Norway, Russia committed to Barents cooperation, despite divisions over Ukraine

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Fronts are sharp and political disagreement touch. But Norwegian and Russian politicians fully agree about Barents regional cooperation.

Organized in the borderlands between Norway and Russia, the Kirkenes Conference has a long tradition as arena for dialogue between the two countries. This year, the conflict in eastern Ukraine cast dark shadows over the event and discussions ran high both on the podium and in the conference corridors.

“We have to distance ourselves from Russia’s actions in Ukraine”, Norwegian Foreign Minister Børge Brende underlined in his speech at the conference, which took place this week. “Russia, whose border is just few kilometers from here, is the same country which is using force against its neighboring people of Ukraine […] We cannot accept such policy”, he added.

Murmansk governor  responds

A Russian response soon followed from Murmansk Governor Marina Kovtun. “For an overwhelming number of Russians, the military action in eastern Ukraine is perceived with personal agony”, she said, adding that the conflict is a fight against Nazism. “We equally understand the role of the Soviet forces who liberated eastern Finnmark from the German-fascist aggressors, however what is happening in Ukraine today has the same nazi nature”, the governor argued.

However, the tone between the politicans softened as soon as they reoriented towards their joint high north. This is a region of cooperation, and the sanctions must not put a stop to cross-border relations, they both consented.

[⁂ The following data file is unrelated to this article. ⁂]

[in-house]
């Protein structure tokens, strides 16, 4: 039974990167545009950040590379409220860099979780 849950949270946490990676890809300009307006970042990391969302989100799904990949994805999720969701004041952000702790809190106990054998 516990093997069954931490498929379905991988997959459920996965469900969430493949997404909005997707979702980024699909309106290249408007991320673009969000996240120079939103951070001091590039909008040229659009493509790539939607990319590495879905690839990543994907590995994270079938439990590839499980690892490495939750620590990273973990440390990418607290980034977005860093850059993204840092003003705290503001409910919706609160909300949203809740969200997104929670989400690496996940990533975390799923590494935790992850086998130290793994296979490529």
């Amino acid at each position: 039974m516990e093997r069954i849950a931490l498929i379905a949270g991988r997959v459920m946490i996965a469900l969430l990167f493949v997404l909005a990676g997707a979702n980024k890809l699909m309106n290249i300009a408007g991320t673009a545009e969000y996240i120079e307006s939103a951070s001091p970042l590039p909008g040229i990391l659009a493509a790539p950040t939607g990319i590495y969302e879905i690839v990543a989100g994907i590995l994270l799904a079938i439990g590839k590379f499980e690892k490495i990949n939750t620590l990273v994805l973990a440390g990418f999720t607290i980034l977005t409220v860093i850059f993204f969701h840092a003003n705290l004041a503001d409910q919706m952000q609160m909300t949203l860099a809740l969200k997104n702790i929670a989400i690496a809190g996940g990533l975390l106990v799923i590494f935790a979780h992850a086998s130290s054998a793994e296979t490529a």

Improving cross-border conditions

Minister Brende underlined that his government wants to preserve people-to-people cooperation, continue to facilitate visas and improve conditions for bordercrossing, work permissions, local border shopping and trade.

Just ahead of the event, he announced that his ministry allocates several million kroner extra for the Norwegian Barents Secretariat, a company supporting cross-border cooperation in the region.

On her side, Marina Kovtun highlighted her region’s commitment to continued Barents Cooperation. Cross-border relations in the region are unique for all of Europe, she said.

Murmansk and northern Norway are key stakeholder in the Barents Cooperation, the cross-border initiative which includes four countries and 13 regional administrative-territorial units.

 Related stories from around the North:

Canada:  Will Russia’s actions in Ukraine affect relations in the Arctic Council?, Eye on the Arctic

Finland: Rouble collapse hits Finland, Forex stops buying Russian currency, Yle News

Iceland:  From Arctic Circle 2013-2014, a big drop in the price of oil, Blog by Mia Bennett

Norway: Nuclear waste cooperation with Russia will continue says Norway, Barents Observer

Russia: Russia wants Total out of Arctic project, Barents Observer

United States:  Oil price collapse prompts agency to lower Alaska credit outlook, Alaska Dispatch

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Atle Staalesen, The Independent Barents Observer

Atle Staalesen, The Independent Barents Observer

For more news from the Barents region visit The Independent Barents Observer.

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